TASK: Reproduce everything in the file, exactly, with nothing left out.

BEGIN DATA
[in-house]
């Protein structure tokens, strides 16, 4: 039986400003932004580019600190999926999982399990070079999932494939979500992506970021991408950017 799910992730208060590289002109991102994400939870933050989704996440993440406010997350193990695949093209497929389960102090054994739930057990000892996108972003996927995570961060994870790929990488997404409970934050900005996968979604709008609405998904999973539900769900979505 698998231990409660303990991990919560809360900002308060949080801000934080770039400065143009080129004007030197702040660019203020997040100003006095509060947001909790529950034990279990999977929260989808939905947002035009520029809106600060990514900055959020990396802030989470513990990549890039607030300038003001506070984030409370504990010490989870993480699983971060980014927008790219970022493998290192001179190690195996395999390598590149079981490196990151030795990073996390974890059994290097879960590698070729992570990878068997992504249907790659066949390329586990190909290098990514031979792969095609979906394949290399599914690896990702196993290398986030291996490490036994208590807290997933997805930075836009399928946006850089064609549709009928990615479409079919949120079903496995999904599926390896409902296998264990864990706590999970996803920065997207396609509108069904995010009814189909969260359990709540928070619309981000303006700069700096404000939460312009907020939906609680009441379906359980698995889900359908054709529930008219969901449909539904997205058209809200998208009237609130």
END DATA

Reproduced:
[in-house]
């Protein structure tokens, strides 16, 4: 039986400003932004580019600190999926999982399990070079999932494939979500992506970021991408950017 799910992730208060590289002109991102994400939870933050989704996440993440406010997350193990695949093209497929389960102090054994739930057990000892996108972003996927995570961060994870790929990488997404409970934050900005996968979604709008609405998904999973539900769900979505 698998231990409660303990991990919560809360900002308060949080801000934080770039400065143009080129004007030197702040660019203020997040100003006095509060947001909790529950034990279990999977929260989808939905947002035009520029809106600060990514900055959020990396802030989470513990990549890039607030300038003001506070984030409370504990010490989870993480699983971060980014927008790219970022493998290192001179190690195996395999390598590149079981490196990151030795990073996390974890059994290097879960590698070729992570990878068997992504249907790659066949390329586990190909290098990514031979792969095609979906394949290399599914690896990702196993290398986030291996490490036994208590807290997933997805930075836009399928946006850089064609549709009928990615479409079919949120079903496995999904599926390896409902296998264990864990706590999970996803920065997207396609509108069904995010009814189909969260359990709540928070619309981000303006700069700096404000939460312009907020939906609680009441379906359980698995889900359908054709529930008219969901449909539904997205058209809200998208009237609130």